Consider how, in the early-to-mid-20th-century states abolished the rule of privity in tort--under which a manufacturer was only liable for a defective product to the purchaser of the product, not to third parties who were injured by it. That change was accomplished in some states by common law rulings, in others by legislation. In either event, the change, when applied retroactively, may have imposed a burden on the makers of products who, in designing those products, took account of the likely cost in lawsuits by purchasers of the products but not of lawsuits by potentially injured third parties. (If you don't think product manufacturers made such calculations, I have a Ford Pinto I'd like to sell you.) That burden can be just as great as or greater than the burden imposed by a retroactive change in contract law. And yet the Constitution contains no "Torts Clause."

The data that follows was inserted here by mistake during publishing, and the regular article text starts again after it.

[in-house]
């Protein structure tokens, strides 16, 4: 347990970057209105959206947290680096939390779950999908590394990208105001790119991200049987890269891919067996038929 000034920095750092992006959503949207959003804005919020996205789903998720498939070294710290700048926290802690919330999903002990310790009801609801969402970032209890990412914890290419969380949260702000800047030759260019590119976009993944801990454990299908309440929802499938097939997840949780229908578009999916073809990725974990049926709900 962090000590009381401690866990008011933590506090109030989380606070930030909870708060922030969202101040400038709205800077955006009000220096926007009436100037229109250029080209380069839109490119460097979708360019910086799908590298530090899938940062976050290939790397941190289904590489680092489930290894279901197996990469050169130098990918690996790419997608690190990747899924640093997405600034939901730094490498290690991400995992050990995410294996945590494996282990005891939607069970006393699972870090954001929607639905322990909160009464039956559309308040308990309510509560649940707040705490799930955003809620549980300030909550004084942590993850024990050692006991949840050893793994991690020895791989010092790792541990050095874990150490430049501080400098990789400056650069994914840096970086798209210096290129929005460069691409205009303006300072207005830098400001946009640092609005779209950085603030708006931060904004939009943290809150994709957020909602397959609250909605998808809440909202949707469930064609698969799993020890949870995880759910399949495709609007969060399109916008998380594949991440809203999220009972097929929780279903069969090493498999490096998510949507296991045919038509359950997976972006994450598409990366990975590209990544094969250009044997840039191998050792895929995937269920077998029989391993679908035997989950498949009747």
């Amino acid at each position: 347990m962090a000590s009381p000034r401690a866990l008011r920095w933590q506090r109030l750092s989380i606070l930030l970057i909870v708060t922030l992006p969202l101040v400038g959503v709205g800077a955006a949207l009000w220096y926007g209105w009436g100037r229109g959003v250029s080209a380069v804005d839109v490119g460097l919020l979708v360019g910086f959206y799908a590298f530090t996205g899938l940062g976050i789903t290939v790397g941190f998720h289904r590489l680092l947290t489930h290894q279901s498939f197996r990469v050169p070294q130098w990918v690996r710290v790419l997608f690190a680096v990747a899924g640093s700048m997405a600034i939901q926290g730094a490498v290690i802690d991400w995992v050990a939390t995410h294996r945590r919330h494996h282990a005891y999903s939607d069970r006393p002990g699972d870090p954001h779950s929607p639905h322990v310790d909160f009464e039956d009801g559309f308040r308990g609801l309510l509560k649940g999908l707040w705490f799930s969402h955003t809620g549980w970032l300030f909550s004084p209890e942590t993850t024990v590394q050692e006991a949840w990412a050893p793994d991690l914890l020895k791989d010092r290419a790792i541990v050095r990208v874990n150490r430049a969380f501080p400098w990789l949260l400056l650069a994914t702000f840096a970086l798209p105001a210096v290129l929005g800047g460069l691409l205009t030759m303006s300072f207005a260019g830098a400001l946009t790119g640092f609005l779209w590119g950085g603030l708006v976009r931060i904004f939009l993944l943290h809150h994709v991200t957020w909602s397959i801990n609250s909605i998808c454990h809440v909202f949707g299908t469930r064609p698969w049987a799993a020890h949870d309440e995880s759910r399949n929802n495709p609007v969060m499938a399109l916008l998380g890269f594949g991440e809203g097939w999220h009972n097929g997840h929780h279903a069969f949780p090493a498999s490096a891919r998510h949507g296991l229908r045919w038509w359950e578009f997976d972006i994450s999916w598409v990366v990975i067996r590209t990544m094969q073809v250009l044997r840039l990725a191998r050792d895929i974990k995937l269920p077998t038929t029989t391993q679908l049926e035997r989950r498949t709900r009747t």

To my mind, the only limits on retroactive application of civil duties ought to be the very loose limit imposed by the Due Process Clause and those imposed by the Takings Clause. So long as I'm waving my magic wand, I would make explicit that the Ex Post Facto Clauses of Article I, Sections 9 and 10 apply only to criminal liability.

Of course, I don't possess a Constitution-amending magic wand. Given our existing Constitution, I think the least bad course is to do what the Court has done: to accept on stare decisis and perhaps textual grounds that the Contracts Clause doesn't apply to retroactive judicial changes in the law of contracts, consoling myself that the inconsistency at the theoretical level may also be justified on the ground that the Contracts Clause states a principle that doesn't belong in the Constitution in the first place. Accordingly, there is no good reason to extend it beyond its terms and traditional scope, even if drawing the line between legislatures and courts is hard to justify based on first principles.